Refractometers, which cost about $85, could help officials in developing countries assess their drugs and help U.S. officials screen drugs imported from overseas or sold by the Internet to U.S. customers. Green plans to conduct field studies of the device overseas.

Meanwhile, what can travelers do? Be wary of buying medicines in a developing country, experts say. Although there's no hard-and-fast list of which countries have problems, some experts suggest that "if you worry about the water, worry about the medicine."

And go armed with information, Rock says. When she tells patients about diseases in their destination countries, she writes down the generic and brand names of drugs that might be needed, along with the manufacturer--for instance, "ciprofloxacin, Cipro, Bayer." And she alerts them that the brand name can differ from country to country, so it's wise to confirm that the drug's generic name and manufacturer match those she provides. Rock also advises patients to be sure the drug is in its original packaging.

If travelers are going to several countries, she suggests they buy a guidebook that lists medica-tions by their U.S. and foreign names. One series, "Travelers Guide to International Drugs" (in four volumes, organized by area; $14 each), is described online at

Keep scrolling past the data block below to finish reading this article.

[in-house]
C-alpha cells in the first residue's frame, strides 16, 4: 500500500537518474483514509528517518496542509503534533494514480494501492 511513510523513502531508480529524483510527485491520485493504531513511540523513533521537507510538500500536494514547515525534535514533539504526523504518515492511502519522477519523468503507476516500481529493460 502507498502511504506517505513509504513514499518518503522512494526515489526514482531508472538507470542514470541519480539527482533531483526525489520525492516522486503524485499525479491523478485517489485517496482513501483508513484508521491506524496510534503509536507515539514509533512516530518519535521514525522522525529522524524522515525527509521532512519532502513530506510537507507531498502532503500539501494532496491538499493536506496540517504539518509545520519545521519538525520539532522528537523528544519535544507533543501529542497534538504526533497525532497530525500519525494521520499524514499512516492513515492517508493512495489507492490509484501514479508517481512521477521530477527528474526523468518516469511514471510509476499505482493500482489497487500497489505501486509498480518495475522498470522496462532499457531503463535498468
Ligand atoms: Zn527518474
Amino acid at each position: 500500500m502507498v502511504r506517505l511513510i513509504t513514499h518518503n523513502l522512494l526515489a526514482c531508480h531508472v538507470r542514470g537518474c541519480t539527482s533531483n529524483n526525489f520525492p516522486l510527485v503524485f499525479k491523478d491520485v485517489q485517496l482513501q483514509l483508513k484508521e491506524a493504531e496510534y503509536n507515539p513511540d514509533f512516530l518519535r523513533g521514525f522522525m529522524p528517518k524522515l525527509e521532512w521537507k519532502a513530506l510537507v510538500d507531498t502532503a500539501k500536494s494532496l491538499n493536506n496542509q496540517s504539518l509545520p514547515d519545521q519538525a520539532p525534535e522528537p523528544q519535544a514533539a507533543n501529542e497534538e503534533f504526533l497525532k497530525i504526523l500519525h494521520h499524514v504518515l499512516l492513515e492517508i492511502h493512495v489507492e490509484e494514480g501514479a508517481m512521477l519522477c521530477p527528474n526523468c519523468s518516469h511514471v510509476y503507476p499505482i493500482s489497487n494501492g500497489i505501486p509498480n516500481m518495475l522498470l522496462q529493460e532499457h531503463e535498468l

Rock uses these books.

Ideally, travelers should take all the medicines they think they will need, especially on a trip to a developing country, says Susan Winckler, a pharmacist and spokeswoman for the American Pharmaceutical Assn.

"Take the medicine in bottles that have the prescription labels on them," she adds. This can be the original bottle, or you can ask the pharmacy to make up another label for you and put it on a smaller bottle for travel, she says. Doing this decreases hassles going through Customs, she says, and can make it easier to get refills of exactly the same medicine if you need them.

"Depending on the country, the drug name may not be required to be on the label," Winckler says. Be sure you have the name of the drug, clear instructions on how to take it and information about potential side effects, she adds.

Apart from the problem of fake or substandard drugs, be aware that at times a pharmacist tries to pass off one medication for another.

For instance, Rock once asked for mefloquine (sold under the brand name Lariam) in Tijuana pharmacies and was offered chloroquine (Aralen or other brands), which doesn't work against the type of malaria found in many parts of the world.

U.S. citizens regularly cross the border to Mexico or Canada in search of cheaper medications--most recently ciprofloxacin, used to fight anthrax--but pharmacy experts say they can't be sure they are receiving the same medications they would at home.


Healthy Traveler appears twice a month.